Altea: beauty & learning lessons

On Sunday June 11, 2017 my friends and I decided to go to a town called Altea. My host mom highly recommended it and after she described it to me, we just had to go.

I am honestly so glad we went because it was incredible.

The small town is perched up on a hill with the blue-domed Church at the very top. The streets are filled with white buildings, bright blue door-frames, pots filled with vibrant flowers and an overlook of the most gorgeous sea I have ever seen. It was like a small, more private, less-touristy Santorini.

The Church, for one, was gorgeous. If God-willing I get married, I would want it to be there. The interior is filled with white and gold décor and touches of a light pink, pearly color. The roof was decorated with small arches and all along the sides of the Church were statues of Saints and important events in Jesus’s life.

After adoring the Church, my friends and I were on a mission. My friend Michaela had had an image of Spain on her phone as her screensaver for quite some time and had figured out that it was actually in Altea. We wanted to find this spot.

Of course, the spot was right in front of the Church and it was the most incredible view.

We proceeded to take photos and just take in the view.

But something happened in the middle of our photo-shoot.

An older woman came near us in the same spot and started sobbing. My friend Jaryn immediately went over to her and started rubbing her back. Confused, I quickly walked over to see if I could help. Jaryn told me that this lady said “it hit me like a tsunami” three times in Spanish. I asked her what was wrong and she proceeded to tell me that her daughter had just passed away. It broke my heart as she said “I am supposed to go before my child; it should have been me first.”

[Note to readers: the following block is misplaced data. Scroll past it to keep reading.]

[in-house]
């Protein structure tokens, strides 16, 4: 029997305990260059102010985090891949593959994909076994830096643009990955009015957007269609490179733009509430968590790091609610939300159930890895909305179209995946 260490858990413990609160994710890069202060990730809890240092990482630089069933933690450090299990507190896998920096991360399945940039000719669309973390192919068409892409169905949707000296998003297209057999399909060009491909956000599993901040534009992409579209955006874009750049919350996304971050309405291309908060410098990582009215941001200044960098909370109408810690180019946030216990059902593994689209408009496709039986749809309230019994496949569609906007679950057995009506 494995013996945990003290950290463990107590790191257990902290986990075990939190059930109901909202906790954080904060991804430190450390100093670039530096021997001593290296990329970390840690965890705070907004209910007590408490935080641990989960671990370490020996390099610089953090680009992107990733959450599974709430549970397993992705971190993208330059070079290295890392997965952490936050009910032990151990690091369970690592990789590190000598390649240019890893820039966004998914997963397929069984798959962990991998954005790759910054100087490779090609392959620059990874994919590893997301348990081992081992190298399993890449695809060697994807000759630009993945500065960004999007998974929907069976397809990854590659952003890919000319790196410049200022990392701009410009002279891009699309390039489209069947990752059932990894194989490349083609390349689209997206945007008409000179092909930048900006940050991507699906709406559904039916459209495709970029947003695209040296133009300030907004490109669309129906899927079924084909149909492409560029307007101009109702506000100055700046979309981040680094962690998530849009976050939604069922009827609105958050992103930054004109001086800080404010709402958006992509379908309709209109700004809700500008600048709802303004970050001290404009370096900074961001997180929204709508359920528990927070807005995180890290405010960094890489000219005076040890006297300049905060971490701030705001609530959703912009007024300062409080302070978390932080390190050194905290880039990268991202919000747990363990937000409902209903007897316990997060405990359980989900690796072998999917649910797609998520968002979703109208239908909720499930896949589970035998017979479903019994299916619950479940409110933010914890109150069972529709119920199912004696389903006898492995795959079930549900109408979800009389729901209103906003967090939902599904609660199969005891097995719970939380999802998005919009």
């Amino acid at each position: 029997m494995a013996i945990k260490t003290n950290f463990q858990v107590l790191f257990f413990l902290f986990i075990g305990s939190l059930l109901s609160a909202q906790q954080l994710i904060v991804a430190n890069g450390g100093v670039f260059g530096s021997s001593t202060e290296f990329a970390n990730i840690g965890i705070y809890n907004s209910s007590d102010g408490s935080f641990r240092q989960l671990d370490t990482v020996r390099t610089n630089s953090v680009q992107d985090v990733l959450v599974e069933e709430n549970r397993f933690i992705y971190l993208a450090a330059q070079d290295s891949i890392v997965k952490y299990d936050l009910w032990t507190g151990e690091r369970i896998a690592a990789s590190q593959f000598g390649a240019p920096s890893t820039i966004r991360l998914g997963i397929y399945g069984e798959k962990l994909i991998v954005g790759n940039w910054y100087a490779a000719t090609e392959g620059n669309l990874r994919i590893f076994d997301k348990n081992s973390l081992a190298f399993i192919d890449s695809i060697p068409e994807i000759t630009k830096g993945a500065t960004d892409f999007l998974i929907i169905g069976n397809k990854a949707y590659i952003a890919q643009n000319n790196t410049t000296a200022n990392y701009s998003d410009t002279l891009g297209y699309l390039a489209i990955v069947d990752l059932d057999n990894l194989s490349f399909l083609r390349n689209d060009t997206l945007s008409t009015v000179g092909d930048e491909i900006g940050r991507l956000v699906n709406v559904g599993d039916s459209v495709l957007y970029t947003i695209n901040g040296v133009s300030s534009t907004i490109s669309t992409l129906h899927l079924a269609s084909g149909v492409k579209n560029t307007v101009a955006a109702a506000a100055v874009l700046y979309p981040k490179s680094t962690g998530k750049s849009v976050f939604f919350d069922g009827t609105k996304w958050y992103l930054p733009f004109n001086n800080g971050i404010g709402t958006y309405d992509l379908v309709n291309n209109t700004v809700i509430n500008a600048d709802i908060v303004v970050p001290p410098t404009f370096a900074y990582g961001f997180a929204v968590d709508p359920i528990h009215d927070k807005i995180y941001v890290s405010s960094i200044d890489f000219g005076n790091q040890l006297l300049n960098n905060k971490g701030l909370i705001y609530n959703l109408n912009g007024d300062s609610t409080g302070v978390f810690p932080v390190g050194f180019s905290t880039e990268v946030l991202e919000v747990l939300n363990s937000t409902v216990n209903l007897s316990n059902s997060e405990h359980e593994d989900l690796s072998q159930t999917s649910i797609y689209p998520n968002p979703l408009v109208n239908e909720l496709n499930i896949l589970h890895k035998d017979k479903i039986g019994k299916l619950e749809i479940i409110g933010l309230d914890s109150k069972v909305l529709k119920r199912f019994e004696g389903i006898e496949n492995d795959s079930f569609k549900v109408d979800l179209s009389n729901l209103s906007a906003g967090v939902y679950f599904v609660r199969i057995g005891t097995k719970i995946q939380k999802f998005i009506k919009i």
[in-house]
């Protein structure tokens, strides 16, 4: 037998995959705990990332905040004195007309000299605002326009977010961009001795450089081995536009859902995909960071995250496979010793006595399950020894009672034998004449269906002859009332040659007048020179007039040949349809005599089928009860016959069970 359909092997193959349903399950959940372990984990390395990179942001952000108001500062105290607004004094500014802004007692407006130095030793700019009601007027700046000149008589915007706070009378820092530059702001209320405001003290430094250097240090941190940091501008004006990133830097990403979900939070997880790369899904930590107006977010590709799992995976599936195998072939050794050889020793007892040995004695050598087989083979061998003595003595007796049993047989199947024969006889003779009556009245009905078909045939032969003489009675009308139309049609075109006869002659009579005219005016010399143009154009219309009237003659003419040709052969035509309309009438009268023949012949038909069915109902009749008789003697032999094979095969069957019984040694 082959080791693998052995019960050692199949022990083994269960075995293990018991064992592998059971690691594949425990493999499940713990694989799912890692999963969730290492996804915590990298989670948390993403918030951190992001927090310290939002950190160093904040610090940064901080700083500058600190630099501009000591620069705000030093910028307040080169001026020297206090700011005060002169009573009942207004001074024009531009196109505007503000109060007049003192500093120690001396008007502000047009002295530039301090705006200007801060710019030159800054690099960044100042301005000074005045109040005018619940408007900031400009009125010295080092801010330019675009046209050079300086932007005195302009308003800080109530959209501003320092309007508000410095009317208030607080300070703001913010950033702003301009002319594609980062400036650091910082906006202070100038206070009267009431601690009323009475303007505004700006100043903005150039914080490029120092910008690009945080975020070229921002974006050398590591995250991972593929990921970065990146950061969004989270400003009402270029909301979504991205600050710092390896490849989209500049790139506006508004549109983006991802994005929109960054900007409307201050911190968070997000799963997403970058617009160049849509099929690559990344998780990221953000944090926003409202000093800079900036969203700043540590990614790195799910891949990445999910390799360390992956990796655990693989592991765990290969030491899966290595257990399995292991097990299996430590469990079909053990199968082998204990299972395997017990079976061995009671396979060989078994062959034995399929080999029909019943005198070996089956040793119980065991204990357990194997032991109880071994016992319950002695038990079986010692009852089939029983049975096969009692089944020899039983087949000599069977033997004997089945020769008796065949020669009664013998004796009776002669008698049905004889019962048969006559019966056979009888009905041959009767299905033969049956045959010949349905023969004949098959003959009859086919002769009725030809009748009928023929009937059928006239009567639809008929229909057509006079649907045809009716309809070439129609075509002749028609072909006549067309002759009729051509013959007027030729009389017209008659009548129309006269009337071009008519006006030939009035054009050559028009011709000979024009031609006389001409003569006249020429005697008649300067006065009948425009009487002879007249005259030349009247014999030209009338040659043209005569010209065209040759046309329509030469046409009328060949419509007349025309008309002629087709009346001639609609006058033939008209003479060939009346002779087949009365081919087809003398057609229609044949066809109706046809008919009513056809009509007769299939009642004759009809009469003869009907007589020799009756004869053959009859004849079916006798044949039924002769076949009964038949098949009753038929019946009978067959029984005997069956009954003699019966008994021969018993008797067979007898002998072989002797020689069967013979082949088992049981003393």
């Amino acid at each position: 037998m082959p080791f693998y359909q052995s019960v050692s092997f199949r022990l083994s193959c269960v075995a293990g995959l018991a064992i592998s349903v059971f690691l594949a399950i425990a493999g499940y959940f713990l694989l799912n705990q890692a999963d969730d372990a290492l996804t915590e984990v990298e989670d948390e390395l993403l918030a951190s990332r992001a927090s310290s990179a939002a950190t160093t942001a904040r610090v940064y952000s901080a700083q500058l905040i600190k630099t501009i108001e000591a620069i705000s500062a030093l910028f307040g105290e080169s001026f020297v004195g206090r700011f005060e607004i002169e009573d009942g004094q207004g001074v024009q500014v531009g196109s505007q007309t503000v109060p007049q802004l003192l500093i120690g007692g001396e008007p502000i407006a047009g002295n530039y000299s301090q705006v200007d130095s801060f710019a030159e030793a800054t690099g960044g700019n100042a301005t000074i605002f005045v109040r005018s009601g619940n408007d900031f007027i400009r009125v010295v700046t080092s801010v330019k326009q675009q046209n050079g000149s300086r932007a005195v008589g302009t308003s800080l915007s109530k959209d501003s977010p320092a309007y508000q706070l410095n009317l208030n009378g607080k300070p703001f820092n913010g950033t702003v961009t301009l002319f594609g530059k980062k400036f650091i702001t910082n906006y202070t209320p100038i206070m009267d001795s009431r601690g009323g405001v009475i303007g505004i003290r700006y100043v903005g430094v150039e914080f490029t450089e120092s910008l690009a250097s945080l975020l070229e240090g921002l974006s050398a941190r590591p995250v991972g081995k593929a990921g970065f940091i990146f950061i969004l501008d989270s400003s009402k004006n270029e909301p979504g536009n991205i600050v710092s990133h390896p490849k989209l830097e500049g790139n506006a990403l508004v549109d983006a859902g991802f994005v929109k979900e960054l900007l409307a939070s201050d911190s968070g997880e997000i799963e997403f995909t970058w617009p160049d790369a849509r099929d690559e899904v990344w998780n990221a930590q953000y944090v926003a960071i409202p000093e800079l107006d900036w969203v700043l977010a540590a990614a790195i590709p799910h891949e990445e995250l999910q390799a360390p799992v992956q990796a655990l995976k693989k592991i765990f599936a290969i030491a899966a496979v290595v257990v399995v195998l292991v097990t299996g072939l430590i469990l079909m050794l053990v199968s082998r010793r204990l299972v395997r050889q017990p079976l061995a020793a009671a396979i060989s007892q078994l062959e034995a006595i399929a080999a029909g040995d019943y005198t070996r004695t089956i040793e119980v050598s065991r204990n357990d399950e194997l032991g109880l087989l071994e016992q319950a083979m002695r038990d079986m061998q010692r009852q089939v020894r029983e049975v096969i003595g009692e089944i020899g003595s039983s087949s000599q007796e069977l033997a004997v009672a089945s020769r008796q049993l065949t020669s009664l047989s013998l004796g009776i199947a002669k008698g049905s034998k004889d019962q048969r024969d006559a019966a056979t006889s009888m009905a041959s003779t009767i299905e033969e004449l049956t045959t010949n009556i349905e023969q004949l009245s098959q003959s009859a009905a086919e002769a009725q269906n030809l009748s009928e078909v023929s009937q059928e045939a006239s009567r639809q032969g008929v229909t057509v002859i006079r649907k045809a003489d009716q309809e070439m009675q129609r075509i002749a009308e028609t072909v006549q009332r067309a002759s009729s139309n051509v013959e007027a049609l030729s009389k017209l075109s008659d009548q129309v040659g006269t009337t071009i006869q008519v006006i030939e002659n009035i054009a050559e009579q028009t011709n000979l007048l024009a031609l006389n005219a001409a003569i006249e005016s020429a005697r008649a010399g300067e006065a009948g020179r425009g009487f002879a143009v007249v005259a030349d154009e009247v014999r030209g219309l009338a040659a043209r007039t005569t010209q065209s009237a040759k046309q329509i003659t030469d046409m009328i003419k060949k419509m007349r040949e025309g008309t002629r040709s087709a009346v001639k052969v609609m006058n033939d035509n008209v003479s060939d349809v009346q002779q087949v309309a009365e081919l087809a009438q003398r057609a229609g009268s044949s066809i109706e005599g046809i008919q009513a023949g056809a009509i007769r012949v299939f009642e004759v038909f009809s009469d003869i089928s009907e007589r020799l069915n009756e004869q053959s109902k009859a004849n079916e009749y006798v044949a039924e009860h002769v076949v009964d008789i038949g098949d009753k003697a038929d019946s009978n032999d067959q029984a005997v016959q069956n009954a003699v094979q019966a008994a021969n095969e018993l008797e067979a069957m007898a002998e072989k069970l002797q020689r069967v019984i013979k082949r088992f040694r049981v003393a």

My friend Jaryn and I spoke with her for around 20-30 minutes and as she calmed down, we learned that she and her daughter worked for a movie production business. Talking about this brought her so much joy. I reminded her that life is rough but we must look to the things that bring us joy. She was from Sweden and I believe she said she lived in Altea (it was difficult to understand her broken English and Spanish).

Jaryn and I kept smiling at her and comforting her. Towards the end of our conversation I told her I would pray for her and her daughter’s soul and that life get’s better.

I hugged her and she held on for a while.

I truly believe that God brought Jaryn and I to that woman and vice versa.

I came to this conclusion after this occurred: We experience intense ups and downs but we can never take the gift of this life for granted. The adventures we are able to experience let us live a little more, a little longer, and a little fuller.

I am not only learning about myself, my strength and my independence, but also about my reliance on the Lord while I travel the world.

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